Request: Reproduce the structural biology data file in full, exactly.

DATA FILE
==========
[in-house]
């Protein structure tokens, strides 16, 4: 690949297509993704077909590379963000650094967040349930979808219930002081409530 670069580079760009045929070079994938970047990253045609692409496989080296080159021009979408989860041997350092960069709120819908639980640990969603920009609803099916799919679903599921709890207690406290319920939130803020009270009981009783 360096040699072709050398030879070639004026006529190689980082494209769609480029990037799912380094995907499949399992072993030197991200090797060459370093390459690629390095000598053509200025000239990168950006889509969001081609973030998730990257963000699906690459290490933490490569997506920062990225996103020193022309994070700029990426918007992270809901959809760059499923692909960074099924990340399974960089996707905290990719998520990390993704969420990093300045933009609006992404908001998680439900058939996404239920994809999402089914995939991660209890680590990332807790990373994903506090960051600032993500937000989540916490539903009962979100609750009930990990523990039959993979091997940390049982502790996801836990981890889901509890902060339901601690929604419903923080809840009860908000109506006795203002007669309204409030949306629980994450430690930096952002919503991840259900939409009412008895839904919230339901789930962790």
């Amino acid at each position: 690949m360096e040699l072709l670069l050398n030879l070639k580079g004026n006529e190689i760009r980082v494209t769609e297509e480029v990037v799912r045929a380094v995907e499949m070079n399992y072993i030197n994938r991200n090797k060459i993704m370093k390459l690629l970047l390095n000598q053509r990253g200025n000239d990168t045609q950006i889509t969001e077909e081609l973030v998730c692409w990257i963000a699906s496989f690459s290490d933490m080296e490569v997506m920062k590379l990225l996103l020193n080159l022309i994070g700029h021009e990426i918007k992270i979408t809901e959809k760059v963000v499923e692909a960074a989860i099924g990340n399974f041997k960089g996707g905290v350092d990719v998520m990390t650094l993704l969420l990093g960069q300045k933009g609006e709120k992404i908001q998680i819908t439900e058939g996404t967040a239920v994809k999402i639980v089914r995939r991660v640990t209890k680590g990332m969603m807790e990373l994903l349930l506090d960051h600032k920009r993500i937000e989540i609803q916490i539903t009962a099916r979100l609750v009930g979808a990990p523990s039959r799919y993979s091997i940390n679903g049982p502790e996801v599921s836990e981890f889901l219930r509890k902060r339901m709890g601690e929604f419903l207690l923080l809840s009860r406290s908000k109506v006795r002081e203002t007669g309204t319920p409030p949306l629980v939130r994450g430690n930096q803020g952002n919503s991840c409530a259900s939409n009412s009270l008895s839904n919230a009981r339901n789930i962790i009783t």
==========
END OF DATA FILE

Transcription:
[in-house]
């Protein structure tokens, strides 16, 4: 690949297509993704077909590379963000650094967040349930979808219930002081409530 670069580079760009045929070079994938970047990253045609692409496989080296080159021009979408989860041997350092960069709120819908639980640990969603920009609803099916799919679903599921709890207690406290319920939130803020009270009981009783 360096040699072709050398030879070639004026006529190689980082494209769609480029990037799912380094995907499949399992072993030197991200090797060459370093390459690629390095000598053509200025000239990168950006889509969001081609973030998730990257963000699906690459290490933490490569997506920062990225996103020193022309994070700029990426918007992270809901959809760059499923692909960074099924990340399974960089996707905290990719998520990390993704969420990093300045933009609006992404908001998680439900058939996404239920994809999402089914995939991660209890680590990332807790990373994903506090960051600032993500937000989540916490539903009962979100609750009930990990523990039959993979091997940390049982502790996801836990981890889901509890902060339901601690929604419903923080809840009860908000109506006795203002007669309204409030949306629980994450430690930096952002919503991840259900939409009412008895839904919230339901789930962790």
């Amino acid at each position: 690949m360096e040699l072709l670069l050398n030879l070639k580079g004026n006529e190689i760009r980082v494209t769609e297509e480029v990037v799912r045929a380094v995907e499949m070079n399992y072993i030197n994938r991200n090797k060459i993704m370093k390459l690629l970047l390095n000598q053509r990253g200025n000239d990168t045609q950006i889509t969001e077909e081609l973030v998730c692409w990257i963000a699906s496989f690459s290490d933490m080296e490569v997506m920062k590379l990225l996103l020193n080159l022309i994070g700029h021009e990426i918007k992270i979408t809901e959809k760059v963000v499923e692909a960074a989860i099924g990340n399974f041997k960089g996707g905290v350092d990719v998520m990390t650094l993704l969420l990093g960069q300045k933009g609006e709120k992404i908001q998680i819908t439900e058939g996404t967040a239920v994809k999402i639980v089914r995939r991660v640990t209890k680590g990332m969603m807790e990373l994903l349930l506090d960051h600032k920009r993500i937000e989540i609803q916490i539903t009962a099916r979100l609750v009930g979808a990990p523990s039959r799919y993979s091997i940390n679903g049982p502790e996801v599921s836990e981890f889901l219930r509890k902060r339901m709890g601690e929604f419903l207690l923080l809840s009860r406290s908000k109506v006795r002081e203002t007669g309204t319920p409030p949306l629980v939130r994450g430690n930096q803020g952002n919503s991840c409530a259900s939409n009412s009270l008895s839904n919230a009981r339901n789930i962790i009783t």